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In Harper Lee's To Kill a Mockingbird, I think the scene that I love the most is when Boo has just saved the children.
When Scout meets Boo for the first time. She says something like, "Hey, Boo," and Atticus formerly introduces Scout to "Mr. Arthur Radley," saying that he thinks Boo already knows her. The connection that has been building between Boo and the children over the course of the novel has been alluded to, but not discussed in the open. Not only were there the gifts he left in the tree, but the laugh Scout heard when her tire banged into their house. It is safe to assume that there has been little laughter in this man's life, but the chidren's interest in him has been like love to a man so neglected and abused by his family. As the scene continues, I am delighted that she and Boo sit quietly on the swing while Atticus and Heck Tate discuss what really happened. And when it is time for Boo to leave, the last time Scout will ever see him, she takes his arm in the way a proper young lady takes the arm of a proper young gentleman, showing him what the Finches are really made of—Aunt Alexandra and the ladies of the missionary tea would be proud—and lets him escort her to his home. This touches me so deeply because his family has robbed Boo of his life, and he has become a ghost or a phantom. This unlikely hero demonstrates that he still has the power to love when he saves the children: his family has not taken that from him. And finally, after we have waited and wondered about Boo through the whole story, we get to see the man, and perhaps something of what he might have been.
On the other hand, had Boo not be imprisoned, who can say if anyone would have been there, vigilant as Boo was, to save Jem and Scout when they truly needed him.
Since To Kill A Mockingbird is my favorite novel, it is difficult for me to choose my favorite scene. One of my favorite scenes is toward the end of the novel, after Tom Robinson has been convicted. While Atticus starts to walk out of the court room, Revered Sykes says to Scout, "Stand up, your father is passing," as the entire section of African Americans rise in respect and gratitude toward Atticus. This scene has always given me goosebumps, mostly because it is just another example of the upstanding human being Atticus Finch is, but it's also the first time that Scout recognizes it for herself.
I also really like the scene at the dinner table when Scout swears. :-)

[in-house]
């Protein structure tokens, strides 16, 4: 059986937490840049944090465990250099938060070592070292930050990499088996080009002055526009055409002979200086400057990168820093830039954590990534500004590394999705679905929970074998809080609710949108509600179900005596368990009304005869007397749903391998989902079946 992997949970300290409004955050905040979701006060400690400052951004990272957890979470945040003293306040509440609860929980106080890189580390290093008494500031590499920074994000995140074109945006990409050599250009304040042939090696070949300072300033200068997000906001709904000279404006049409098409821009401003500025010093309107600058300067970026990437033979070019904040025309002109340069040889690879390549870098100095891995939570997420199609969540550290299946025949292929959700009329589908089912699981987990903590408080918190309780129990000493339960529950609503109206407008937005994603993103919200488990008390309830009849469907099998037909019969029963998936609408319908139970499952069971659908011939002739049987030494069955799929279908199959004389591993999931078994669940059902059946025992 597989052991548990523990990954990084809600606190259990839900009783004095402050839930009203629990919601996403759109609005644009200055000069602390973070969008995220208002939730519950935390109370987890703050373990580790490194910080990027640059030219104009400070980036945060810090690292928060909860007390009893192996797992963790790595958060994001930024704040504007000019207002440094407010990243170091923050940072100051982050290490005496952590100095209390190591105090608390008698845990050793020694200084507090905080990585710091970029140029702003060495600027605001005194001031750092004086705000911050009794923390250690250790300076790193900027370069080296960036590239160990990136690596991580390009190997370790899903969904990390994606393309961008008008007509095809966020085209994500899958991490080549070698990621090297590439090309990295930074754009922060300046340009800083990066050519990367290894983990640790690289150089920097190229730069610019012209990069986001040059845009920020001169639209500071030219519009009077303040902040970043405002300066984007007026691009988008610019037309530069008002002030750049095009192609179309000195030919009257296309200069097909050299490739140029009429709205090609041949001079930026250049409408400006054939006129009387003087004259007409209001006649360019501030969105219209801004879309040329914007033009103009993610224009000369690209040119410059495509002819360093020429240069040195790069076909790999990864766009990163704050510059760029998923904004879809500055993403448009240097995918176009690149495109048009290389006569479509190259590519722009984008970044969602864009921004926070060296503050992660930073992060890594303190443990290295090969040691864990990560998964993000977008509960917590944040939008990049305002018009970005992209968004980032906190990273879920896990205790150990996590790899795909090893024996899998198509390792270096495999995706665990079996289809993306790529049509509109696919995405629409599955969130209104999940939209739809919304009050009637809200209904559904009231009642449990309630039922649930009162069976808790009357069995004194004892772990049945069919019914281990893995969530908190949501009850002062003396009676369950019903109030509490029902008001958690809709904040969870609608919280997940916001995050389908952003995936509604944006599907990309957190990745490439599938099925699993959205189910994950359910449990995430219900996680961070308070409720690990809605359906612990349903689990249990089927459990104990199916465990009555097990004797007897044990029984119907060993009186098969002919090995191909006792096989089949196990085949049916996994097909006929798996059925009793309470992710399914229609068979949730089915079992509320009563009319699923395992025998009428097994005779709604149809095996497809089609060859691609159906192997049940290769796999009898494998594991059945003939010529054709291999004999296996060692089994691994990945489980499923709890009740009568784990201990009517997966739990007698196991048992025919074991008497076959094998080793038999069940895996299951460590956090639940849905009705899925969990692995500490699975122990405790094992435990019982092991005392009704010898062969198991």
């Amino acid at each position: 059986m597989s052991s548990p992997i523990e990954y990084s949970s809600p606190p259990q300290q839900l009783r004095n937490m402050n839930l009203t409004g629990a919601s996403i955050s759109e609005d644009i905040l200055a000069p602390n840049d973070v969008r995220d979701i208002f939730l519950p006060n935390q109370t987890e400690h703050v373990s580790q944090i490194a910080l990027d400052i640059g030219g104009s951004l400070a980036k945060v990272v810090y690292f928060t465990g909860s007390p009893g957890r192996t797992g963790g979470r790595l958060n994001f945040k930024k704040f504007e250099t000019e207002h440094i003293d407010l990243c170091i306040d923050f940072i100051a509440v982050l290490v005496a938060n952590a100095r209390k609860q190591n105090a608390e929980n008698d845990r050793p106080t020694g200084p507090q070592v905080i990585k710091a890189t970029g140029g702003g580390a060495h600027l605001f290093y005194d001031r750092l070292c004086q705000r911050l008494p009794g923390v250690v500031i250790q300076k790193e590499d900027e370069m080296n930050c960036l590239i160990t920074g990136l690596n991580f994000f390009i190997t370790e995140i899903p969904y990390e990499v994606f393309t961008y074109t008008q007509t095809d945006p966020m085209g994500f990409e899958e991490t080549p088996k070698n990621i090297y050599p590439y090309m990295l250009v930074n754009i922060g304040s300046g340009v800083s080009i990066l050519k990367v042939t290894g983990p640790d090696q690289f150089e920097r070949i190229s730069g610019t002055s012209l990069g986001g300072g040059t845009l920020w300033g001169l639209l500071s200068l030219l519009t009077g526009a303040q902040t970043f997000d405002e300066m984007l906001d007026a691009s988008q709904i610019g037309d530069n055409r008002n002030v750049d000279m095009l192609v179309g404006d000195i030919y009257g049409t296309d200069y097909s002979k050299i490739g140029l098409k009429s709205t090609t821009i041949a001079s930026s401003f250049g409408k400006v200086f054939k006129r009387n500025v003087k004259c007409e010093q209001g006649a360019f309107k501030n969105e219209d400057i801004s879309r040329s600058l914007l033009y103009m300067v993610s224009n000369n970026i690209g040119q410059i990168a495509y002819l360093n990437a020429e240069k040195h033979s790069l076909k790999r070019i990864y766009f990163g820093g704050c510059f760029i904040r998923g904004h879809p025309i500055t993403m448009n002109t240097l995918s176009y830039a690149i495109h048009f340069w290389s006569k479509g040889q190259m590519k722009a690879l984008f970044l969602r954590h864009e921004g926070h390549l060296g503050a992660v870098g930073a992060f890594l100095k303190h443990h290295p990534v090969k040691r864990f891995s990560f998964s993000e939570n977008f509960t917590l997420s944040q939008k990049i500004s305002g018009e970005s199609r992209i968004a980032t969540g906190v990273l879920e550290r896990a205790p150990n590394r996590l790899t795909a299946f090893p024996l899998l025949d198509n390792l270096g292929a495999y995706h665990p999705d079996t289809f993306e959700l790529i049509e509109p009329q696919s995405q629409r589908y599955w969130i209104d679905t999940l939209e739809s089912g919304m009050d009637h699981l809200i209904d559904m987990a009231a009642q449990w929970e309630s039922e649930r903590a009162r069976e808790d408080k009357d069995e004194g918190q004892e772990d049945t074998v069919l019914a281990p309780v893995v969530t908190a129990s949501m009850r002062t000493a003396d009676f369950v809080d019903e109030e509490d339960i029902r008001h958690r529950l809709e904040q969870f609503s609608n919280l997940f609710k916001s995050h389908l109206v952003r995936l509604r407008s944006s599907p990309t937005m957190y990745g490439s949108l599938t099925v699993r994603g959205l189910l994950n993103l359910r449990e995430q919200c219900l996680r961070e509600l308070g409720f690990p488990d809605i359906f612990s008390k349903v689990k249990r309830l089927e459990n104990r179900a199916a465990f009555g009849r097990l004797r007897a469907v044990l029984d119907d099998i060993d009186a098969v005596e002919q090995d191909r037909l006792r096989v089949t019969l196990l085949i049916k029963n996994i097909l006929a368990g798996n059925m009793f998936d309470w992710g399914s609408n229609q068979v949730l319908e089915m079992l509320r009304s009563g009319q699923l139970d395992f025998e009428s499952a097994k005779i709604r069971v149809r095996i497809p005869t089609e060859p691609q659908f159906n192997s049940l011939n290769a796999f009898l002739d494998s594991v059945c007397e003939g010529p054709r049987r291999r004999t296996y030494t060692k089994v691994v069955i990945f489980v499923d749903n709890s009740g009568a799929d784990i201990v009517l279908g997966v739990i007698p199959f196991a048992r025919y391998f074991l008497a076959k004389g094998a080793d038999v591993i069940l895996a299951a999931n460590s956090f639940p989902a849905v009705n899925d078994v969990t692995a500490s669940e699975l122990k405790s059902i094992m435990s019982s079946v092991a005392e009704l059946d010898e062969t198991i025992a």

There are two scenes that are parallel to one another in which the protective nature of the children of Atticus Finch is portrayed. These scenes occur when Atticus is placed in a threatening situation. In the one involving Jem, the townsmen come into the Finch yard and stand; fearing that his father is in danger since "there are only two reasons that men stand in another's fron yard," Jem calls out shrilly to Atticus, "The phone is ringing." When Atticus tells him to answer it, the men laugh and disperse.
In the other scene, an angry mob intimidates Atticus who protects the cell of Tom Robinson. During this scene, Scout remembers what her father has taught her: single out someone and talk with him by name. When she speaks naturally to Mr. Cunningham, asking about Walter. Scout's conversation with Mr. Cunningham makes the man see that he is personally attacking a man who is also a father and who has in the past helped him. Thus, the situation is diffused and the men leave Tom unscathed.
In these scenes, the endearing quality of the children's sense of protectiveness for their father mirrors what he has shown them throughout their lives, courage and love for one's family.
Since To Kill a Mockingbird is one of my favorite novels, it's difficult to pick just one or even two favorite scenes. Certainly the episode with "One-Shot" Finch and the rabid dog in Chapter 10 is one of the best written scenes in the novel. It has long been my favorite scene from the film version as well. Another of my favorites is when Scout finally sees the man in the shadows and realizes it is Boo; this, too, is one of the highlights of the movie. The "Morphodite Snowman" is another favorite.
I read To Kill a Mockingbird last year and it is one of my favorite books. My favorite scene is when Mr. Cunningham spits in Atticus's face. I know it sounds bad, but it is. The reason it is my favorite is because Atticus does nothing (except wipe off the spit. YUCK). I really admire him for that (even if he isn't real :D). I honestly can't say I know anyone who would walk away and from something like that. I'm not even sure if I would.
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